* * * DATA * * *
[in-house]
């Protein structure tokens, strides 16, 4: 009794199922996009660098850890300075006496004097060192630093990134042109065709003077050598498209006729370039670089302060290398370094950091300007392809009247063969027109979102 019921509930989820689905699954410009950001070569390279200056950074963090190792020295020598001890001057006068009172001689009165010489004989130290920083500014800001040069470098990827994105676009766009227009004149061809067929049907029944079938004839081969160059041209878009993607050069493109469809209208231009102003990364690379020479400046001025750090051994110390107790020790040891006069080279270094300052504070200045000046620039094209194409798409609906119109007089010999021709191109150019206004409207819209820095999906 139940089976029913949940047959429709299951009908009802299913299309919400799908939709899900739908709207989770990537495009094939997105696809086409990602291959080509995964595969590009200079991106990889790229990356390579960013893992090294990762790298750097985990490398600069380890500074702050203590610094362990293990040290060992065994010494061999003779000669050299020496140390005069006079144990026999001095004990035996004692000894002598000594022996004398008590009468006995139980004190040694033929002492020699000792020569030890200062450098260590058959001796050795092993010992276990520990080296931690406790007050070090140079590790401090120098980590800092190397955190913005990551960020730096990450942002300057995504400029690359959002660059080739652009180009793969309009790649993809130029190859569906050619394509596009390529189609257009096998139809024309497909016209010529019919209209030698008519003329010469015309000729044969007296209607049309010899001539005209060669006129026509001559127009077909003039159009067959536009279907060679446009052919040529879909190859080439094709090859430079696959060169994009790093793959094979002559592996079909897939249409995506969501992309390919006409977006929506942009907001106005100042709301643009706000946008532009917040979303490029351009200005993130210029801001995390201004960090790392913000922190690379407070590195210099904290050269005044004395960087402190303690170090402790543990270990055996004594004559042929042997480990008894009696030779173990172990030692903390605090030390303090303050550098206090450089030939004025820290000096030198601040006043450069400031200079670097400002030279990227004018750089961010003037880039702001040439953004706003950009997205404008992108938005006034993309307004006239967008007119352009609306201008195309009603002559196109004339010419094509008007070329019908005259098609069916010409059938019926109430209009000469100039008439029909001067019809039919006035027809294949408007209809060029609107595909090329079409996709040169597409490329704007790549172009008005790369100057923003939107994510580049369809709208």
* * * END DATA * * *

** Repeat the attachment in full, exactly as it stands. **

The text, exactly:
[in-house]
């Protein structure tokens, strides 16, 4: 009794199922996009660098850890300075006496004097060192630093990134042109065709003077050598498209006729370039670089302060290398370094950091300007392809009247063969027109979102 019921509930989820689905699954410009950001070569390279200056950074963090190792020295020598001890001057006068009172001689009165010489004989130290920083500014800001040069470098990827994105676009766009227009004149061809067929049907029944079938004839081969160059041209878009993607050069493109469809209208231009102003990364690379020479400046001025750090051994110390107790020790040891006069080279270094300052504070200045000046620039094209194409798409609906119109007089010999021709191109150019206004409207819209820095999906 139940089976029913949940047959429709299951009908009802299913299309919400799908939709899900739908709207989770990537495009094939997105696809086409990602291959080509995964595969590009200079991106990889790229990356390579960013893992090294990762790298750097985990490398600069380890500074702050203590610094362990293990040290060992065994010494061999003779000669050299020496140390005069006079144990026999001095004990035996004692000894002598000594022996004398008590009468006995139980004190040694033929002492020699000792020569030890200062450098260590058959001796050795092993010992276990520990080296931690406790007050070090140079590790401090120098980590800092190397955190913005990551960020730096990450942002300057995504400029690359959002660059080739652009180009793969309009790649993809130029190859569906050619394509596009390529189609257009096998139809024309497909016209010529019919209209030698008519003329010469015309000729044969007296209607049309010899001539005209060669006129026509001559127009077909003039159009067959536009279907060679446009052919040529879909190859080439094709090859430079696959060169994009790093793959094979002559592996079909897939249409995506969501992309390919006409977006929506942009907001106005100042709301643009706000946008532009917040979303490029351009200005993130210029801001995390201004960090790392913000922190690379407070590195210099904290050269005044004395960087402190303690170090402790543990270990055996004594004559042929042997480990008894009696030779173990172990030692903390605090030390303090303050550098206090450089030939004025820290000096030198601040006043450069400031200079670097400002030279990227004018750089961010003037880039702001040439953004706003950009997205404008992108938005006034993309307004006239967008007119352009609306201008195309009603002559196109004339010419094509008007070329019908005259098609069916010409059938019926109430209009000469100039008439029909001067019809039919006035027809294949408007209809060029609107595909090329079409996709040169597409490329704007790549172009008005790369100057923003939107994510580049369809709208």